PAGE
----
The rise of the Right

Print edition : November 08, 2002

Leaders of MMA (from right) Qazi Hussain Ahmed, Shah Ahmed Noorani, Fazalur Rehman, Samiul Haq and Sajjid Naqvi at a meeting on October 16 in Islamabad.-B.K. BANGASH/AP

EVER since the creation of Pakistan in the name of Islam, the "religious Right" has been struggling to establish a foothold in the country's mainstream politics. The "liberal lobby" always boasted that the religious groups had never been able to muster double-digit figures in terms of seats or vote share in any general election in all of Pakistan's five-decade-plus electoral history.

Ironically, the general elections have changed it all. There is little doubt that the emergence of the alliance of religious parties as the `third force' in national politics is yet another outcome of the September 11, 2001 terrorist strike in the United States and its aftermath. Even optimists in the alliance had not dream that they would actually rule the North West Frontier Province (NWFP) and Baluchistan, bordering Afghanistan, which together account for over 60 per cent of Pakistan in geographical terms.

This was a first of its kind in the political history of the country. Six traditionally fratricidal religious parties united on the electoral platform on the basis of a common agenda of anti-Americanism. The Muttahida Majlis-e-Amal (MMA) was born only weeks before the elections. Its surprise victory, bagging 45 seats in the 272-member National Assembly and ruling majorities in the NWFP and Baluchistan, has set in motion intense analysis and speculation.

Analysts here say that it was "mainly the Jamaat-e-Islami's (J.I.) brain and Jamiat Ulema-e-Islam's (JUI) brawn that led to the surprise victory'' and ''Mansura, the well-organised and well-equipped headquarters of the J.I., played its usual magic to run the MMA's campaign in an effective manner''. The alliance has been able to bring together the Deobandi school of Islamic thought as represented by the JUI faction, the Barelvis grouped under Maulana Shah Ahmed Noorani's Jamiat Ulema-e-Pakistan (JUP) and the Shiites in the Tehrik Millat-e-Islami Pakistan.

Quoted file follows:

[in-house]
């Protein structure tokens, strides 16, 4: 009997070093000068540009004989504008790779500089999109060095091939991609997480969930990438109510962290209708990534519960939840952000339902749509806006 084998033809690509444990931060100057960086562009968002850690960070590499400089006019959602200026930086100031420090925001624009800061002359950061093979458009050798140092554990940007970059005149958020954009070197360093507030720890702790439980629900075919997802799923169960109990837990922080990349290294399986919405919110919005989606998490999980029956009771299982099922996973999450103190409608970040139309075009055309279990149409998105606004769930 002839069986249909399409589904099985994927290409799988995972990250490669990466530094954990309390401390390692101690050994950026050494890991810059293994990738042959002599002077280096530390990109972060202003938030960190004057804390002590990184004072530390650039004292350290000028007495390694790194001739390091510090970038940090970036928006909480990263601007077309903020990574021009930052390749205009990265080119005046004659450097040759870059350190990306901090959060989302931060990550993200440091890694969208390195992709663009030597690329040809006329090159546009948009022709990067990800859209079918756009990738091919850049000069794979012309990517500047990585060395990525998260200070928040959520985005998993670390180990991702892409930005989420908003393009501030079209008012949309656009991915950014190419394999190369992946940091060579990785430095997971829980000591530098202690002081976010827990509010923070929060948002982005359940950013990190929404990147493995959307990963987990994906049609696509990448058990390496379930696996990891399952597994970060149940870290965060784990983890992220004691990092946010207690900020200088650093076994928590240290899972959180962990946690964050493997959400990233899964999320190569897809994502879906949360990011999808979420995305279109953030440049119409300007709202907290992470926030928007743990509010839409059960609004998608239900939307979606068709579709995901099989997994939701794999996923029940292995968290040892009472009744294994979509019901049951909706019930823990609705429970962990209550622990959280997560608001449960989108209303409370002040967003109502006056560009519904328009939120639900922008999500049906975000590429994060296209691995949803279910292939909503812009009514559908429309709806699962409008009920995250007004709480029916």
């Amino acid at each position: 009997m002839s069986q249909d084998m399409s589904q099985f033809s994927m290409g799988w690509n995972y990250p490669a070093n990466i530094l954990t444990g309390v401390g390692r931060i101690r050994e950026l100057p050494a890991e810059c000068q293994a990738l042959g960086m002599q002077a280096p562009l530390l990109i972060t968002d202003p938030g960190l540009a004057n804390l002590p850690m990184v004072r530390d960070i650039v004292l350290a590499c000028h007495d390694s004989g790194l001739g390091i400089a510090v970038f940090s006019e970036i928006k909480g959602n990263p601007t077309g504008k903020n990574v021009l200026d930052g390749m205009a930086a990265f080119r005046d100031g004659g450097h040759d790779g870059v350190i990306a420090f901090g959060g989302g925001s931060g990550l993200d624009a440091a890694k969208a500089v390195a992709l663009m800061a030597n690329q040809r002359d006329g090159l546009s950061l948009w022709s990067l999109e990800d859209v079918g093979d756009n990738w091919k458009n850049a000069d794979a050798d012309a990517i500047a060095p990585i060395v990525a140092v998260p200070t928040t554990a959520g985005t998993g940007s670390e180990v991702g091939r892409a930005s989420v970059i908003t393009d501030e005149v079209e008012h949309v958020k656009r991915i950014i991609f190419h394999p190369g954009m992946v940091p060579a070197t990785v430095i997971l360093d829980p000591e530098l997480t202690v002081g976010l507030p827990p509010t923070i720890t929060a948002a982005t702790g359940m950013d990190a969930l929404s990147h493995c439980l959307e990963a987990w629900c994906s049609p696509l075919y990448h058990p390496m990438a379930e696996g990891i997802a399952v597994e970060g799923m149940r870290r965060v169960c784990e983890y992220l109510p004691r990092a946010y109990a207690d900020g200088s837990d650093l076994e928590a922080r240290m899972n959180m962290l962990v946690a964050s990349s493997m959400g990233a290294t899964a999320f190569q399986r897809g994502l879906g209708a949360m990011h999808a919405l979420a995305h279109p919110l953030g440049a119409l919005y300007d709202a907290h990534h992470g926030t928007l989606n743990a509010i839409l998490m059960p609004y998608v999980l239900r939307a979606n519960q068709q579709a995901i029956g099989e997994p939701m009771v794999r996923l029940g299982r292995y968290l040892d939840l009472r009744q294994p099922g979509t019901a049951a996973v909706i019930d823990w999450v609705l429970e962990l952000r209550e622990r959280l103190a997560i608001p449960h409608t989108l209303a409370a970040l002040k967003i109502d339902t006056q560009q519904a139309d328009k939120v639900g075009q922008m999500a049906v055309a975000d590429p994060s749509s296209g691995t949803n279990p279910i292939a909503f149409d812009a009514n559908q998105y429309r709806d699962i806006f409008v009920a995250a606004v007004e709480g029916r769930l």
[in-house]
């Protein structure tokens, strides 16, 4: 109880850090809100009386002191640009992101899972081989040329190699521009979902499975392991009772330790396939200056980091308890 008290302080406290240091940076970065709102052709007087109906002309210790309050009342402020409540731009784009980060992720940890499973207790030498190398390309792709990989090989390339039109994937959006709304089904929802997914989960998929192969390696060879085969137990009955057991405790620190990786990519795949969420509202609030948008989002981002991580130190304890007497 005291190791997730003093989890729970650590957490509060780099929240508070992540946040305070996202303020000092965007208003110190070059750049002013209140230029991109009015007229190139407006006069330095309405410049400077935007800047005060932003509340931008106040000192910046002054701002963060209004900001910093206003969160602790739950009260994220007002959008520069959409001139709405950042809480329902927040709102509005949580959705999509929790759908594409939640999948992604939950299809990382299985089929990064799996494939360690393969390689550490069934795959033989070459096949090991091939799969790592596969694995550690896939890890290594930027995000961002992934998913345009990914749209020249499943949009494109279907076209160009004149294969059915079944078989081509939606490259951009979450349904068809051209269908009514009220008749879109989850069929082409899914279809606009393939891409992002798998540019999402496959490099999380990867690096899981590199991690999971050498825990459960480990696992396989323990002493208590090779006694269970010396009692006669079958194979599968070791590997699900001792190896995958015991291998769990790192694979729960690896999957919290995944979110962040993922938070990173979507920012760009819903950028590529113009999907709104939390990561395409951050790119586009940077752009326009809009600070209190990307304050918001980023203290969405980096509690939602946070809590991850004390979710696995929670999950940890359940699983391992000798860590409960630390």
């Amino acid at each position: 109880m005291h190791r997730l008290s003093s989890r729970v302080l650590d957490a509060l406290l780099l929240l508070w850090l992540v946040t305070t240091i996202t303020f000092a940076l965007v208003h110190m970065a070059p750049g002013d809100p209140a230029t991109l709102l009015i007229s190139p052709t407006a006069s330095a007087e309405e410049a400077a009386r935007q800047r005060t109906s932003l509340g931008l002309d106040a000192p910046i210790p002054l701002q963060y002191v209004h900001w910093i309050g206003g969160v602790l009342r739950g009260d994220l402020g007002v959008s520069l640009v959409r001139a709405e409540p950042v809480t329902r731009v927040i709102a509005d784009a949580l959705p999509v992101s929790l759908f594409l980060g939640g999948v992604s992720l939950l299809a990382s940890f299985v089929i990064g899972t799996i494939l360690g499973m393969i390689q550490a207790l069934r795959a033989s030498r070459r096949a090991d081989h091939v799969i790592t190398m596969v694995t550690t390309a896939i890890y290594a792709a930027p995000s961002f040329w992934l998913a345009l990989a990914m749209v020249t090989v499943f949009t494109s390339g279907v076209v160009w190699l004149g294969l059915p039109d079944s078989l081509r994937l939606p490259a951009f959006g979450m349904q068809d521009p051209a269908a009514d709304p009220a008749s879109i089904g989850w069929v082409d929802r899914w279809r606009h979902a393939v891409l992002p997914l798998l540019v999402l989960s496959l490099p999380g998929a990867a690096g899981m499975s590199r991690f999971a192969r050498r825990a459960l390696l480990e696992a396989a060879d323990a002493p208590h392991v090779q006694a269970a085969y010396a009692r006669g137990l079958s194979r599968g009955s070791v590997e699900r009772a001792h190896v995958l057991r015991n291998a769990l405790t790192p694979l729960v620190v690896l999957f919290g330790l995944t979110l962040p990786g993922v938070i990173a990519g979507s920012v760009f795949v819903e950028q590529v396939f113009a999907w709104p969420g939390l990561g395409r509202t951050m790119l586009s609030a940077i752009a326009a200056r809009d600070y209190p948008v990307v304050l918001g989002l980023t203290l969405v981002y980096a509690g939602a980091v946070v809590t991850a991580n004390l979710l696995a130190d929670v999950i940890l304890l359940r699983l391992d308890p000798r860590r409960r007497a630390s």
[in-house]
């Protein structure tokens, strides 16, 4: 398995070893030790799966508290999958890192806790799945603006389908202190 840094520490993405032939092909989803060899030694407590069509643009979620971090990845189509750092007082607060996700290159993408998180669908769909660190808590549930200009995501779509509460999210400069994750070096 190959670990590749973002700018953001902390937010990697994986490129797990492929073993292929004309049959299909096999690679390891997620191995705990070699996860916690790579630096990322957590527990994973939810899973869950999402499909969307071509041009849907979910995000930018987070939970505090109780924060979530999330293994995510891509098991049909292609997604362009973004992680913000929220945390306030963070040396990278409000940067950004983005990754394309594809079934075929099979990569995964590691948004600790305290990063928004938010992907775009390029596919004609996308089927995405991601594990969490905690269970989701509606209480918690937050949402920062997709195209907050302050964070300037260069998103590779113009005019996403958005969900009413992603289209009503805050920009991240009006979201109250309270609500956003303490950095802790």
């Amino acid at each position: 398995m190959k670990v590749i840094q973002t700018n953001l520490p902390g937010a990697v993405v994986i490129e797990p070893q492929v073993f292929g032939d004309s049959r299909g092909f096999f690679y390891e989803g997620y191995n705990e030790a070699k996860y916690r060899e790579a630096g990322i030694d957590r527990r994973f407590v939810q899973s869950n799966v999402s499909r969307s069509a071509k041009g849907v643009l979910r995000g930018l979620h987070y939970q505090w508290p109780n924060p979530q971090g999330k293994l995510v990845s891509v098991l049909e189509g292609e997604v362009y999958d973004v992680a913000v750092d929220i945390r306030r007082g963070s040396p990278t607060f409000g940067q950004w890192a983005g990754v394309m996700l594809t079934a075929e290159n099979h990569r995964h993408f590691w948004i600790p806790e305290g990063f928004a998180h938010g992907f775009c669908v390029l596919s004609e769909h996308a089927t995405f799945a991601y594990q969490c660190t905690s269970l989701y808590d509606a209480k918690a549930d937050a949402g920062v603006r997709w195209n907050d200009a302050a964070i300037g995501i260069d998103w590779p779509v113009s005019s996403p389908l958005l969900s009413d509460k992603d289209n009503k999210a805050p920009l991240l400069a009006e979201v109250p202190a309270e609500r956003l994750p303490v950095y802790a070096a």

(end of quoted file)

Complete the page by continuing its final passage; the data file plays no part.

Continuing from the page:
Religious parties had come together earlier too under the banner of the Milli Yakjehti Council (MYC), and led by Noorani but the J.I's attempt to convert the MYC into an electoral alliance before the 1997 elections did not click. The religious Right won very few seats then. But all this changed with the `War against Terror' campaign of the U.S., at least on the face of it. The MYC moulded itself into the Pak Afghan Defence Council (PADC) in the post-9/11 scenario; the PADC was the forerunner of the MMA.

The six constituents of the MMA the J.I., the JUP, the JUI (of Maulana Samiul Haq), the JUI (of Fazlur Rahman), the Islami Tehreek Pakistan and the Jamiat Ahl-e-Hadith (JAH) aspire to bring the `true Islamic' system in Pakistan. But differences exist among their leaders at ideological and personal levels, including their views about the Taliban. Only two of the six entities the Jamaat factions led by Maulana Haq and Fazloor Rehman support the Taliban's worldview while the J.I., which is the largest religious party in the country openly denounced the Taliban version of Islam. However, all the six are unanimous in their opposition to the decision of the Pervez Musharraf regime to join the U.S.-led coalition in the `War against Terror' and the subsequent military operations in Afghanistan.

Leaders of all these parties were in the forefront of the anti-U.S. demonstrations in different parts of Pakistan after 9/11. Many were put behind bars on charges of disturbing peace. The Musharraf government released them after three months of detention. Since the beginning of this year they have been opposing Pakistan's support to the U.S.-led coalition and have from time to time demanded that Americans vacate its `military bases' in Pakistan.

Thus united, all these religious groups contested the election under one flag and a common manifesto. At the time of formation of the alliance, it was proclaimed that the religious parties should play an active role to `protect the Islamic identity' of the country and promote the basic objectives of the creation of Pakistan. The MMA condemned the ban on jehadi outfits and the arrest of their leaders. It called for the immediate restoration of the right of the people to carry out political activities. It urged the government to review its `attitude of extremism and harassment' against deeni madaris (religious schools). India figured on its agenda as an `oppressor' in the context of Kashmir.

The reference to harassment of religious schools was in the context of the efforts of President Musharraf to `regulate' their functioning. Under pressure from the West, Musharraf formulated an ordinance in January to `weed out' the bad apples that were poisoning young minds and churning out jehadis. But the ordinance never went beyond the draft stage as religious groups put up stiff resistance. The success of the right-wing parties in stalling the ordinance is a reflection of their clout at various levels of the establishment.